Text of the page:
Ari N. Schulman has an interesting point about the current transhumanist movement. His point of departure is the blog of Lepht Anonym, who famously (see for example this feature in Wired) writes about her home-made enhancement surgeries, such as magnets under her fingertips and others kind of implants and mutilations, which sometimes gives her medical problems.
Schulman thinks there is something strangely refreshing about Lepht Anonym’s blog, because it’s the only transhumanist writing he has come across which seems to be written by an actual person with a reasonably complicated inner life. In his vew, transhumanists “seem to lose interest in expressing their inner lives when they give their thoughts over to the boundlessly incoherent muddle of transhumanist theorizing”. They have no conception, he suggests, “of any relevance to beings alive today of what it means to flourish, and neither, then, of what sorts of acts and states of mind constitute a profound lack of flourishing”.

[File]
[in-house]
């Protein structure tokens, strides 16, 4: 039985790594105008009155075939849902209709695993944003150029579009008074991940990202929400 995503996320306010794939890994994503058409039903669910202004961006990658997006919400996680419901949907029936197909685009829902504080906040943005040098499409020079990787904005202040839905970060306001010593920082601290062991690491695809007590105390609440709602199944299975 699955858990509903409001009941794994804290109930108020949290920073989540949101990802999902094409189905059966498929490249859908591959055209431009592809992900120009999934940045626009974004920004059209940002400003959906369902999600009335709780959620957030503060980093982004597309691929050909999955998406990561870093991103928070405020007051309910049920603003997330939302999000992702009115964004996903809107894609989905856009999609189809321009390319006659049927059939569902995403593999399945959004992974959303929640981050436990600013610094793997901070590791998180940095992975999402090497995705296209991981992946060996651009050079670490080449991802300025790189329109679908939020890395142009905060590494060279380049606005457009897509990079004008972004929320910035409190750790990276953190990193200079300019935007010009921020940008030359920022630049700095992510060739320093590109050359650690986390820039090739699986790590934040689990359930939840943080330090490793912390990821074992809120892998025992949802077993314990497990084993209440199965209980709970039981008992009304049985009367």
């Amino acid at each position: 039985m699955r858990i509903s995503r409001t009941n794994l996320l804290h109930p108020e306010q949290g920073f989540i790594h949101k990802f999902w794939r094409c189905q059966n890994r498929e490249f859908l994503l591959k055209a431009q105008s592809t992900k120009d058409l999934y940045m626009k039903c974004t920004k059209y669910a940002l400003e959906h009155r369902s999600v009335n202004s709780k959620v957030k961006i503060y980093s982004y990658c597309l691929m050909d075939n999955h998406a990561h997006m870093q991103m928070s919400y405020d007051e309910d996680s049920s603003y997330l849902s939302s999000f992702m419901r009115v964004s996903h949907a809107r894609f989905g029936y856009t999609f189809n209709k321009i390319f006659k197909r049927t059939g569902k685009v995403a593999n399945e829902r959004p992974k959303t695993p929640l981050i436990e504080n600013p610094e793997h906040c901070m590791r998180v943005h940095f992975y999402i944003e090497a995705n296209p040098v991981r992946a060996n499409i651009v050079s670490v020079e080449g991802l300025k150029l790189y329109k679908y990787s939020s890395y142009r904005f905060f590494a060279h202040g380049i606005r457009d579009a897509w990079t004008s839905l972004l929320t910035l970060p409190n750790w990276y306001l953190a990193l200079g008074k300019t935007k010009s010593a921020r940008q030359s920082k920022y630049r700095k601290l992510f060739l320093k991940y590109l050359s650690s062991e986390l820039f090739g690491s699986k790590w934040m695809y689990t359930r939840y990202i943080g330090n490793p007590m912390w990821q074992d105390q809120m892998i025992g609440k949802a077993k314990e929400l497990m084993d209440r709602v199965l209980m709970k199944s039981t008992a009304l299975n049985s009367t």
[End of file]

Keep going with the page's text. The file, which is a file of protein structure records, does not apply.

What has triggered Schulman’s comment is the alleged fact that Lepht Anonym has recently been diagnosed with borderline personality disorder. The transhumanists’ enthusiasm for her DIY bio practice thus reflects, in his view, their lack of ability “to evaluate self-mutilation as the self-destructive behavior of a person in need of help, but encouraging it — both by reporting on it so enthusiastically, and by fostering a subculture in which it could be understood as a laudable act of creation and self-expression”. Accordingly, Schulman sees the celebration of Lepht Anonym and similar DYI bio practies as a step backwards in human betterment.
Is our fascination with body-artists like Orlan and Stelarc fuelled by our tacit awareness assumption that they actually need care and support? Is the point of the contemporary freak-show the sublime contrast between their public self-mutilation in the name of art and their private craving for love?